Anime Soundtrack Review: Dragon Ball Music Collection

Dragon Ball Music Collection is a soundtrack CD that was released for the Dragon Ball television anime series in Japan in 2003. There are a total of 17 tracks on this CD.

Dragon Ball Music Collection
Publisher: Columbia
Release Date: October 6, 2003

The disc opens with “Mystical Adventure!,” which is the opening theme song for Dragon Ball; however, it should be noted that this is the full-length version of the song instead of the edit used in the television series. While the edited version of this song is enjoyable, I think the song is a little stronger in the full-length version.

Next is “Hunt for Mr. Dream,” which seems to be a song sung from the point of view from Bulma; however, this is not her voice actress singing this song. This song really fits in with Bulma’s character at the beginning of Dragon Ball, since she initially sets out to search for the Dragon Balls in order to wish for a boyfriend. The song itself is catchy and enjoyable, even if it doesn’t actually appear in the series.

This is followed by “The Blue Travelers,” which is a slower song. I don’t know enough Japanese to truly understand what’s being said in the song, so I have to guess it has to do with Goku and Bulma on their journey. This is a good song, but musically, you can blatantly hear that it was recorded back in the 1980s.

“Mystery Wonderland” picks the tempo of the soundtrack back up. It’s another song that you can easily tell was a product of its time. “Teachings of Muten Roshi” is a song sung by Kohei Miyauchi, the voice actor for Master Roshi. I can pick up some words in this one, such as “kamehameha” and “pichi-pichi,” so I think I have some idea of what Roshi is talking about in this one, which would fit in with this character.

“Son Goku Song” is sung by Masako Nozawa, the voice actress for Goku. It’s a cute song, since it’s being sung from the point of view of the young Goku that appears for most of the first Dragon Ball anime series. I can pick out “kamehameha,” “fushigi” and “Kinto-Un” in this song. While that doesn’t entirely tell me what it’s about, I can tell it’s supposed to be upbeat and happy.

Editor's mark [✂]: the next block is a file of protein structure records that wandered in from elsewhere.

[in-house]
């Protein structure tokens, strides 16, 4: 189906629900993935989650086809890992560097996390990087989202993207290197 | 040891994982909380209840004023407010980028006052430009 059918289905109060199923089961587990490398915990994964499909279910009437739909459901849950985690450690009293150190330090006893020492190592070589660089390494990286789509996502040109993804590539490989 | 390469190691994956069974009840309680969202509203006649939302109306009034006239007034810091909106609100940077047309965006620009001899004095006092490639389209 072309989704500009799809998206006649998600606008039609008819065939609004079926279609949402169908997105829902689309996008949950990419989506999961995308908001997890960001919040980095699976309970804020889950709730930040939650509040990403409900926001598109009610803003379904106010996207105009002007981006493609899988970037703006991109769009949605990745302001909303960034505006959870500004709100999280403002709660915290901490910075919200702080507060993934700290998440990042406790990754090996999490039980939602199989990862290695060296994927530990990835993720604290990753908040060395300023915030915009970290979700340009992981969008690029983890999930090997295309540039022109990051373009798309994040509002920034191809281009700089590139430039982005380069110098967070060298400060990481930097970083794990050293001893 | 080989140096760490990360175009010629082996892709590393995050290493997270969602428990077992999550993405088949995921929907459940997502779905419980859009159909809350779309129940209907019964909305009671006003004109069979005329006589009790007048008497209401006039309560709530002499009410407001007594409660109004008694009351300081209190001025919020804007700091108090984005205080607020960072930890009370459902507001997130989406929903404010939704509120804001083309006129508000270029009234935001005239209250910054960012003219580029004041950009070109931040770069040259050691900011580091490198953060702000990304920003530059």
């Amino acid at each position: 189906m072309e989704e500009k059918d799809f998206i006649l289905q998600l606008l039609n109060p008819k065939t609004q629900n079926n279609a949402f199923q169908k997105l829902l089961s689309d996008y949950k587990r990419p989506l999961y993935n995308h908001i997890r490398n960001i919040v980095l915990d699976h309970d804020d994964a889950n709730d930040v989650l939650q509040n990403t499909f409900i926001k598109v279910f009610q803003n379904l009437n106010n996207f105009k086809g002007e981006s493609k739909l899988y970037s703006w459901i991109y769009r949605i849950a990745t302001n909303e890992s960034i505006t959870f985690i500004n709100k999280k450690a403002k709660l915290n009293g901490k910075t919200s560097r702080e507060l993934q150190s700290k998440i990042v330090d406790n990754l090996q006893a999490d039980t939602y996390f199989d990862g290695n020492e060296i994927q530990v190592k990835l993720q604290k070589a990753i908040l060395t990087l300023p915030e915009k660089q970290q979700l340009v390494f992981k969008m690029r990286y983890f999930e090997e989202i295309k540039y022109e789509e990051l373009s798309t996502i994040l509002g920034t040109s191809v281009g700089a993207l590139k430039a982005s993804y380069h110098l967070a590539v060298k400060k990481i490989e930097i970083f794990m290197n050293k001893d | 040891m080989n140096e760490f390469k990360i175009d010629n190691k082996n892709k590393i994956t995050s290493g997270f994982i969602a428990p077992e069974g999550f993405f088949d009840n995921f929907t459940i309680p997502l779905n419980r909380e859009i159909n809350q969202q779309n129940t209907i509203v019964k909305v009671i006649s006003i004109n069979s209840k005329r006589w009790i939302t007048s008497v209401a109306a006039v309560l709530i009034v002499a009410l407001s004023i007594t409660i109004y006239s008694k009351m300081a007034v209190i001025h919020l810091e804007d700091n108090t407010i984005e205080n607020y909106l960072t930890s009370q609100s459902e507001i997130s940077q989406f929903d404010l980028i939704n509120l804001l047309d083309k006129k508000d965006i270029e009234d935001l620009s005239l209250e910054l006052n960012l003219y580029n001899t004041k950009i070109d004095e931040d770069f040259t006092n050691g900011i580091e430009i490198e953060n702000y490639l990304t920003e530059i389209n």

“Wolf Hurricane” is sung by Toru Furuya, the voice actor for Yamucha. This is definitely a song about Yamucha, since it includes references to Yamucha’s signature technique, Rogafufuken, as well as hearing Yamucha’s name appearing during the song. It’s an upbeat song, but it has a bit more of a “rock” feel to it. To me, the sonic sound of this song fits with the character.

The next song is “Feel The Wind,” which is another upbeat song. I like this song, but as far as I can remember, it never actually appeared anywhere in the Dragon Ball anime series. “Aim to Be the Greatest on Earth” did appear in the show, during one of the Tenkaichi Tournaments. This song makes references to Tenkaichi, Jackie Chun, Yamucha, Goku, and kamehameha. I believe this song is basically recapping what had happened in that particular Tenkaichi Tournament up to that point. It’s a very catchy song, and a very memorable one from the series.

This is followed by “Tell Me Your Dreams”; musically, it sounds like it was inspired by pop music of the late 1950s and early 1960s. This is sung by the same singer who performed “Hunt for Mr. Dream.” Next is “Red Ribbon Army,” which picks the tempo of the soundtrack back up a little. As far as I can tell, this is another song that never actually appeared in the series.

“Riding on a Cloud Is My First Love” is another song that’s not from the show; it’s got a sweet and lilting feel to it. From the title of the song, I’m wondering if this is supposed to be a song from the point of view of Chi-Chi. “With a Burning Heart: Defeat the Red Ribbon Army” is next on the disc, and I think this one may have actually appeared during the Dragon Ball anime series. It’s sung by the same singer that performed “Aim to Be the Greatest on Earth,” so it’s entirely possible.

“Happy Journey of Goku” is sung by Masako Nozawa, the voice actress for Goku. This is another upbeat, happy and cute song, like “Son Goku Song.” This is followed by “Dragon Ball Legend,” which is a song that I remember appearing in the Dragon Ball anime series. This song was also the ending theme for the third Dragon Ball film, Mystical Adventure. This is an upbeat and memorable song.

“I’ll Give You a Romantic Night” is the ending theme for the Dragon Ball anime series, so it’s one I know well from watching the anime. The final track on the disc is a remix of “Mystical Adventure!” The track has a slightly different sound to it, and the opening instrumental has definitely been extended. It’s a pretty decent remix.

Overall, Dragon Ball Music Collection is a decent collection of songs from and inspired by the first Dragon Ball television anime series. Unfortunately, this CD wasn’t released outside of Japan, so you’ll need to import a copy if you’re interested in adding it to your anime music collection. Be sure to look around at sites that sell Japanese import CDs and try to find the best deal.

I wrote this review after listening to a copy of Dragon Ball Music Collection that my husband purchased for me as a gift.

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